On working with Kate, Marisa said, “She has been such a resource over the years. I’ve sent her my resumes and cover letters to read, or she’ll forward me events that she thinks I might be interested in, and she has written me letters of recommendation. So, Kate is definitely the best person, but there are so many people at Villanova who just want to help their students. I think finding someone like that is fundamental to your success. It was nice to find her earlier on in my college experience, rooting for me on campus.”

Then, during her junior year, she had a virtual internship for a luggage company where she helped with social media promotion. She also did part-time volunteer work for a non-profit that encouraged women to run for political offices. For them, she was a public relations intern and wrote press releases and assisted at events and workshops they hosted.

Last summer, she worked as a Retail Marketing Intern at Pierre Fabre Group, a French pharmaceutical company, and dealt with their haircare and skincare brands through product launching and writing copy for their products. She recalled it as one of her favorite internships, because not only did she get free products out of it, but she was able to work for a company that had a global outreach, so she could learn about what goes into working for a global company.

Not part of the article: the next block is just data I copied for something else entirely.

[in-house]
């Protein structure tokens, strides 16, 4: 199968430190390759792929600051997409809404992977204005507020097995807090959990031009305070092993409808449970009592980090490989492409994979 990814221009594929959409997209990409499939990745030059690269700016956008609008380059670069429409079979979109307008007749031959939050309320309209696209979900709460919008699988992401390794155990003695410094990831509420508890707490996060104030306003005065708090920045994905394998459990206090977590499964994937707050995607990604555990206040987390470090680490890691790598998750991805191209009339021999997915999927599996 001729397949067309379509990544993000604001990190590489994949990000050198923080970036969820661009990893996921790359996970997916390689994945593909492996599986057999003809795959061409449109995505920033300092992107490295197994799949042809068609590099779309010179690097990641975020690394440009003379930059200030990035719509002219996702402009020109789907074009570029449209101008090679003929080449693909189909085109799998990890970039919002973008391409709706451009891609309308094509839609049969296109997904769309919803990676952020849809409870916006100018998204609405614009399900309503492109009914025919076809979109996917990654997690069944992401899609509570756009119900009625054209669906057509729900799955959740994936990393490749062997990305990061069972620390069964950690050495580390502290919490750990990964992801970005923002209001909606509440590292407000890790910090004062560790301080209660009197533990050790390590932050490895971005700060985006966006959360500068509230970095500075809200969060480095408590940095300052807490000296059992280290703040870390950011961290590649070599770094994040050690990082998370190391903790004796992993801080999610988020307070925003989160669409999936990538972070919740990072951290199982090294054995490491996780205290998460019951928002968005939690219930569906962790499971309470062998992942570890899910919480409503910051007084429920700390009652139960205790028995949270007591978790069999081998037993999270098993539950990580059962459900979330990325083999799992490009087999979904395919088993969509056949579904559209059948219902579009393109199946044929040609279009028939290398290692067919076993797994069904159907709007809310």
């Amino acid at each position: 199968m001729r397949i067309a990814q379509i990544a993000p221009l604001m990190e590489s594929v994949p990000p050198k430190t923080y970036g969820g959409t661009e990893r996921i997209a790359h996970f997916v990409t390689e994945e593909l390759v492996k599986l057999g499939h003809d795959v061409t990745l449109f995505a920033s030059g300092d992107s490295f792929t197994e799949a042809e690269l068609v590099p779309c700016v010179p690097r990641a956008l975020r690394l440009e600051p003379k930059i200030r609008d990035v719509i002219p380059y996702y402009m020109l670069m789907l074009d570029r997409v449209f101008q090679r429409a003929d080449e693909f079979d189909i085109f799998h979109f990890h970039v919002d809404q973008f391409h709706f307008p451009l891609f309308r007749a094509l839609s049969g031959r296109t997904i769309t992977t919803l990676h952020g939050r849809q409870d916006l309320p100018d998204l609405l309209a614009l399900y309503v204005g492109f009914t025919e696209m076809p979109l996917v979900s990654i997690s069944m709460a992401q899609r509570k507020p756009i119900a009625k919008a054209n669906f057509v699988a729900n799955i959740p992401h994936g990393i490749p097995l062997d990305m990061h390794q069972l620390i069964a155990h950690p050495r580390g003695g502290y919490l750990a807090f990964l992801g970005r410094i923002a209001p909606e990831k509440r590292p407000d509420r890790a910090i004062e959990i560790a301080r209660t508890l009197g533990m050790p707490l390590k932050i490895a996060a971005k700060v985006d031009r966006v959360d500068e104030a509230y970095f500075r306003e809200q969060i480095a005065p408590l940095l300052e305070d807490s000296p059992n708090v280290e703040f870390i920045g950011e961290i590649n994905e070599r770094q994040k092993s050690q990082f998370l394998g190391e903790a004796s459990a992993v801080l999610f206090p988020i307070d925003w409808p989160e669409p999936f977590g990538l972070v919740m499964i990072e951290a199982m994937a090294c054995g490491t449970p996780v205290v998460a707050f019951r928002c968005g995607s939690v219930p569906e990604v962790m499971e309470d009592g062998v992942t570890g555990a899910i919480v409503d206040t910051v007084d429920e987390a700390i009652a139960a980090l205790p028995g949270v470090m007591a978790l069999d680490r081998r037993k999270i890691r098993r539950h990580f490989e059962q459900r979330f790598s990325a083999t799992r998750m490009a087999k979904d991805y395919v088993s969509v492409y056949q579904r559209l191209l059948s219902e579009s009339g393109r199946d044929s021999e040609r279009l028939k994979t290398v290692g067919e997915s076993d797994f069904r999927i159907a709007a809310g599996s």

Currently, she interns for the College of Liberal Arts and Sciences Media Relations Office. She helps run their Instagram and writes blog posts and press releases. She said, “I have written press releases in my classes, but it’s been great to write real press releases and then also running the Instagram for the college. So, it’s been a cool experience this year since I’m building a portfolio to send out for jobs in the future, and now I can display some of the real-world work that I have been been doing so far.”

She had also made a strong impact on the Villanova Community through her extracurriculars. As a sophomore, she founded Villanova’s chapter of She’s the First, a national non-profit organization that raises money for girls around the world to be the first in their family to graduate from high school. Villanova’s chapter has now sponsored girls in Sierra Leon for tuition for three years and has held many fundraisers on campus like bake sales, Documentary Screenings, and a cheese buffet called Cheese the First.